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  2. malcy700,

    Thanks for commenting.

    I have met many of his followers at video screenings. They are totally mindy and they adore him. It is easy demolish many of his ideas, but all I saw in the videos were sycophants trying to "understand the teaching".

    BTW, Vimala Thakar is supposed to have been enlightened by Krishnamurti.

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  3. I am a big fan of JK . I never came across a teaching where he claimed he was celibete. I always thought he had pretty open views towards sex and that it was something that was supposed to be discussed honestly. I always thought JK was preet human and he always did try to potray himself as just human.Atleast thats the impression I got so far.

    U raise valid points about Lutyens not being completely honest with Jk's life and hence ,ended up writing hagiography about Jk which is pretty ironical . but i read Radha's book and it does come pretty biased to me.

    Ultimately , what matters is was Jk a hypocrite . Did he claim something and did something else behind the curtains. I dont think so.He followed what he claimed.

    Jk always gave me the impression of being very human and not a holy guy beaming sunshine all round

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    1. "Ultimately , what matters is was Jk a hypocrite . Did he claim something and did something else behind the curtains. I dont think so."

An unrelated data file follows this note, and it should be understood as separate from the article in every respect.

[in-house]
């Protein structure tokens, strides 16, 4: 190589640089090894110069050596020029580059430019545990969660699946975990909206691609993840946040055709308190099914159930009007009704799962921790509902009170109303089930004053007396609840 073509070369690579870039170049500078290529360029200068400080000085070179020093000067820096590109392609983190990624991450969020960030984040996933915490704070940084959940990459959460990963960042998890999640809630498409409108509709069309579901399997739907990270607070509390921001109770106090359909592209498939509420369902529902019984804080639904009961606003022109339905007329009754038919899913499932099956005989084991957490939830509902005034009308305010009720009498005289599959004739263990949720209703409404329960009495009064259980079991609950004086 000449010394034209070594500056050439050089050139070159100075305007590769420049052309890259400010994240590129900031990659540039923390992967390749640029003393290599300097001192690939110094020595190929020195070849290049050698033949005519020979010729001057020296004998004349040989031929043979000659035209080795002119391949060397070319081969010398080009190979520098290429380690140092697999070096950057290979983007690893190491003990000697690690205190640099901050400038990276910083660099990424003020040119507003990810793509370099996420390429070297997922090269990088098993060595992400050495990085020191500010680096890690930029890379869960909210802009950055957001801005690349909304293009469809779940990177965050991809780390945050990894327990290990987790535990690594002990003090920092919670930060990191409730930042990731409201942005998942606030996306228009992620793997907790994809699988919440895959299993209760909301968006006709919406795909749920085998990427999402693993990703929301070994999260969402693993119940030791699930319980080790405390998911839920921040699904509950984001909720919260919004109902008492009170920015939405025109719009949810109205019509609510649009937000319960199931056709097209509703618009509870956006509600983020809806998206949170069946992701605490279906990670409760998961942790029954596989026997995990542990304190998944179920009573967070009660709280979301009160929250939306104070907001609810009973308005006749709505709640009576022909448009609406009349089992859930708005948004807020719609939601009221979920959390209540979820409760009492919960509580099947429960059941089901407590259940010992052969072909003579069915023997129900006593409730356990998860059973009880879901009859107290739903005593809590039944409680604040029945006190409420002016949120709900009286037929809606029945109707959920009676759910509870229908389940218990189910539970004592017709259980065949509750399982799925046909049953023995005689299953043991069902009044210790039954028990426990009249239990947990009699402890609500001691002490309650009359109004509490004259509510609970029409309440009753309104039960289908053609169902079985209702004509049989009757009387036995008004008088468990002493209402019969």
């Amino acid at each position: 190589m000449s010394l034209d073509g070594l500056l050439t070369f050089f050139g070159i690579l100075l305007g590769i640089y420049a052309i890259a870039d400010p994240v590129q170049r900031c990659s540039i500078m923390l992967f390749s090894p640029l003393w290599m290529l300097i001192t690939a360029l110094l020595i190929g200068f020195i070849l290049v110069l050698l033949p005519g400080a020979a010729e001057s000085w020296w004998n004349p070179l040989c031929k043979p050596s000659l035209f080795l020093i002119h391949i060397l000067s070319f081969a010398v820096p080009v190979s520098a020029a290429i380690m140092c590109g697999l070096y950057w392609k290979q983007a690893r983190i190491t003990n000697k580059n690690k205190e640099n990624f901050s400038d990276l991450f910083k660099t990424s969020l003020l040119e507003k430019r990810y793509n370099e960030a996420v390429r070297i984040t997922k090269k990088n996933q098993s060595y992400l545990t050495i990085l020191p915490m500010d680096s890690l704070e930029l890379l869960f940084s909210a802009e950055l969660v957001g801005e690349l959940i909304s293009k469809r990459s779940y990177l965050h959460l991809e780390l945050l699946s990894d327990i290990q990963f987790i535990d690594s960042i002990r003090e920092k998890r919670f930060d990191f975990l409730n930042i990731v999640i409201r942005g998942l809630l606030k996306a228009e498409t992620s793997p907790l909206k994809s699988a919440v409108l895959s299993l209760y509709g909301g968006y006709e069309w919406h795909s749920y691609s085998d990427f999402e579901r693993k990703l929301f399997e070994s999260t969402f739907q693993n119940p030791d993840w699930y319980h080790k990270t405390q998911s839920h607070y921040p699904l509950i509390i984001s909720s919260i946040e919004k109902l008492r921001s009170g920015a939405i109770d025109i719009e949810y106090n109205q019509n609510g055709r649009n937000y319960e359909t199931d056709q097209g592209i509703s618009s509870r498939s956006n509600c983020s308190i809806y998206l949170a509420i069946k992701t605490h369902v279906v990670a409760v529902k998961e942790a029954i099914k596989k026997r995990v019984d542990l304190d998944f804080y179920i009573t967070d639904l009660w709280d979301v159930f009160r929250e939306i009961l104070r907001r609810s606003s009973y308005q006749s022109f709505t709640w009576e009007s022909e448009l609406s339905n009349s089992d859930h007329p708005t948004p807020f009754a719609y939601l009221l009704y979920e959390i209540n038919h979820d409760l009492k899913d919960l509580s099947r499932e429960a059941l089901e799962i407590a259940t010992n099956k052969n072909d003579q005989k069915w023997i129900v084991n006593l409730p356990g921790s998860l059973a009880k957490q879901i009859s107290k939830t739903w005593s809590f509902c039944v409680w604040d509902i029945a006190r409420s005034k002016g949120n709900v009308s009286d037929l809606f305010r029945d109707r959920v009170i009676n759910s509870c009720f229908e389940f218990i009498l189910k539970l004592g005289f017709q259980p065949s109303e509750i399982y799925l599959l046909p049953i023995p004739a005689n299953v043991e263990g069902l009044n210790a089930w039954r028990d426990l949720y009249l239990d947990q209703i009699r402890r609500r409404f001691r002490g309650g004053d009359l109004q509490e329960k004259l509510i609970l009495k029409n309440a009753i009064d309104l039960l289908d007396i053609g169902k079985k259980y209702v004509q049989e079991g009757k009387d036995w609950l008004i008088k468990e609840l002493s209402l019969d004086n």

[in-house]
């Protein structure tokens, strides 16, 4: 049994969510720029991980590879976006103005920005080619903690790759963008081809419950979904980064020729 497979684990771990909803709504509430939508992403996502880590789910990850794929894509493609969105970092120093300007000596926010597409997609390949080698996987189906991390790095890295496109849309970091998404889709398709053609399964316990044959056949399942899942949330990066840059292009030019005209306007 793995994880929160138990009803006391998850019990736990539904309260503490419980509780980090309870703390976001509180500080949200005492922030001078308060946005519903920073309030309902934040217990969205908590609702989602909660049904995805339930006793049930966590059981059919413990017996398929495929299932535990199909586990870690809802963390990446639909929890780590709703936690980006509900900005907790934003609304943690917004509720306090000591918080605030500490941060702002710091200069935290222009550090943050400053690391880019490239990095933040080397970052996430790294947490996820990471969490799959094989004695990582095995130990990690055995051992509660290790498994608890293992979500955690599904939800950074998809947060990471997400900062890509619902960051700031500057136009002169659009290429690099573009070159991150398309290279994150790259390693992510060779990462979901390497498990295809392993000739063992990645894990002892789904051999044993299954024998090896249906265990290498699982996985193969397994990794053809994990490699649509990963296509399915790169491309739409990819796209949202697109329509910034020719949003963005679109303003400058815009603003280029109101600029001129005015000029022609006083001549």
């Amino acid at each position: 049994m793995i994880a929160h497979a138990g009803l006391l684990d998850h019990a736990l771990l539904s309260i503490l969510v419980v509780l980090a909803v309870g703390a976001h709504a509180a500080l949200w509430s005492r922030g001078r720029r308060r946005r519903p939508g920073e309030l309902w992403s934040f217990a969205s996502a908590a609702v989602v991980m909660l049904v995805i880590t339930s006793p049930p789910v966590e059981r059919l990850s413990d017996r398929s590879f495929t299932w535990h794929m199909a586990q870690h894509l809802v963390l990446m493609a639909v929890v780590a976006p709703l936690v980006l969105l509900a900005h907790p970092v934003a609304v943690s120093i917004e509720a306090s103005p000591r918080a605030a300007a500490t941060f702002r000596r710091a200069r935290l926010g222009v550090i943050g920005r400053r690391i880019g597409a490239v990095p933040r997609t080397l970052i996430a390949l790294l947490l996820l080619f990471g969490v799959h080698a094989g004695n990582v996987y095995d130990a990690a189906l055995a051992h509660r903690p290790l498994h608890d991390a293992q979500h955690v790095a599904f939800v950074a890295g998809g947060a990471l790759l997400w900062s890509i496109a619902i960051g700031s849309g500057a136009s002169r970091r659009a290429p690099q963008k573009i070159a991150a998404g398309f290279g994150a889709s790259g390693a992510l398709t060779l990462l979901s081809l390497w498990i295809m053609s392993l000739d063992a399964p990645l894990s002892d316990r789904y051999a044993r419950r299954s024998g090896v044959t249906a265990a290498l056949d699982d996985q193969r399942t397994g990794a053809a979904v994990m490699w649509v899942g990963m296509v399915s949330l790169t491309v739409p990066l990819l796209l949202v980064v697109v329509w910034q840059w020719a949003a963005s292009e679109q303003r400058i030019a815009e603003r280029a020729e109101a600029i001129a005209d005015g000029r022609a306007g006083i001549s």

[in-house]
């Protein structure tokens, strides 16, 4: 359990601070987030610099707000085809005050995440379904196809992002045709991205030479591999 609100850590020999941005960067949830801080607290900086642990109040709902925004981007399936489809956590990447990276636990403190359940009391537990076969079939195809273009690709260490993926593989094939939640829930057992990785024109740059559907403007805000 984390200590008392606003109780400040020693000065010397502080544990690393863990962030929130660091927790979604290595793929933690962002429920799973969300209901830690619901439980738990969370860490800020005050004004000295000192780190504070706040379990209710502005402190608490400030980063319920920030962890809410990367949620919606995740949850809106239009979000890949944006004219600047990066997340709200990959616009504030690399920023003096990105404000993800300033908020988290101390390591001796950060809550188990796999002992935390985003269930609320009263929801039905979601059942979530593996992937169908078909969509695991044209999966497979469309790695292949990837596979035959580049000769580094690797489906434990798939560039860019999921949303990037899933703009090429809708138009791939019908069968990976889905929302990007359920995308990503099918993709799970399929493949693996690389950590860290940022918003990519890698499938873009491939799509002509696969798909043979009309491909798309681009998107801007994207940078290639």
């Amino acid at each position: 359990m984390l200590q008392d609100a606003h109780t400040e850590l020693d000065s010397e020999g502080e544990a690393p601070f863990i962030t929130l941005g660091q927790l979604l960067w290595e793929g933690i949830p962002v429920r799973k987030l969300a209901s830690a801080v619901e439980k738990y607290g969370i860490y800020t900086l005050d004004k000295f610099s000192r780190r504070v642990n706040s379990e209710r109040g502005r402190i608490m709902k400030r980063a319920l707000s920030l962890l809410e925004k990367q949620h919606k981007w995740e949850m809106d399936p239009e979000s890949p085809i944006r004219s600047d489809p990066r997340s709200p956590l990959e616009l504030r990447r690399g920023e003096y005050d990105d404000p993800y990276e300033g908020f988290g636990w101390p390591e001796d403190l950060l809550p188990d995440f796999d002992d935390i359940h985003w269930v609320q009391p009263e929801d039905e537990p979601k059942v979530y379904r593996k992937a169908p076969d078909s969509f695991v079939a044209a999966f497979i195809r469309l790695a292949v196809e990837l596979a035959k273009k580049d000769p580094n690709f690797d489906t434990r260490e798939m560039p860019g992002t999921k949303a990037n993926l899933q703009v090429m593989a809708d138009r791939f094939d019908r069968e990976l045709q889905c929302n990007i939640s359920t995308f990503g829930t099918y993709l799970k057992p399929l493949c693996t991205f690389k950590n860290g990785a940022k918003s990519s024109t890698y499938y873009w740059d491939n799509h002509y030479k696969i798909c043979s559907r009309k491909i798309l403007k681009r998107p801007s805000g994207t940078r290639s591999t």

No offense, but beliefs stop you from seeing the truth. He said not to follow anyone, yet we see he is a hypocrite in this regard:

      Mary Zimbalist wrote in her diary:

      "I said I had one motive from the very beginning: to protect him and the teachings, to see that what he wants done happens. He said that wasn't enough, 'You are part of me, you must see and feel this in the same way.' He was making it clear that he wants to end the dispute and that in itself counts totally for me. ...At one point he said, 'I would grovel to end this'."

      The hypocrisy is glaringly obvious:

      "Don't follow anyone."

      VS

      "You are part of me, you must see and feel this in the same way."

      He was obviously protecting himself by having devout believers in Krishnamurtiism.

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    2. Krishnamurti's life and the teachings cannot be soiled by someone who he helped to raise, and who was defending her father who did something indefensible.

      Someone who commented said the teachings could be demolished, but such a statement only shows this person knows little or is incapable of comprehending the teachings. They can and will stand on their own, for truth needs no support.

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    3. Like yourself, I was an admirerer of Krishnamurti for a couple of years during my lifetime. I read a lot of his books, the early speeches, listened to lectures etc. But I have outgrown him now. I think that he was a hypocrite, he was a terrible teacher with no didactic talent whatsoever, and his speeches are disorganized, chaotic and after a certain time increasingly dull. He uses rhetoric tricks how to avoid questions, he repeats himself ad nauseam, there are contradictions in his own statements.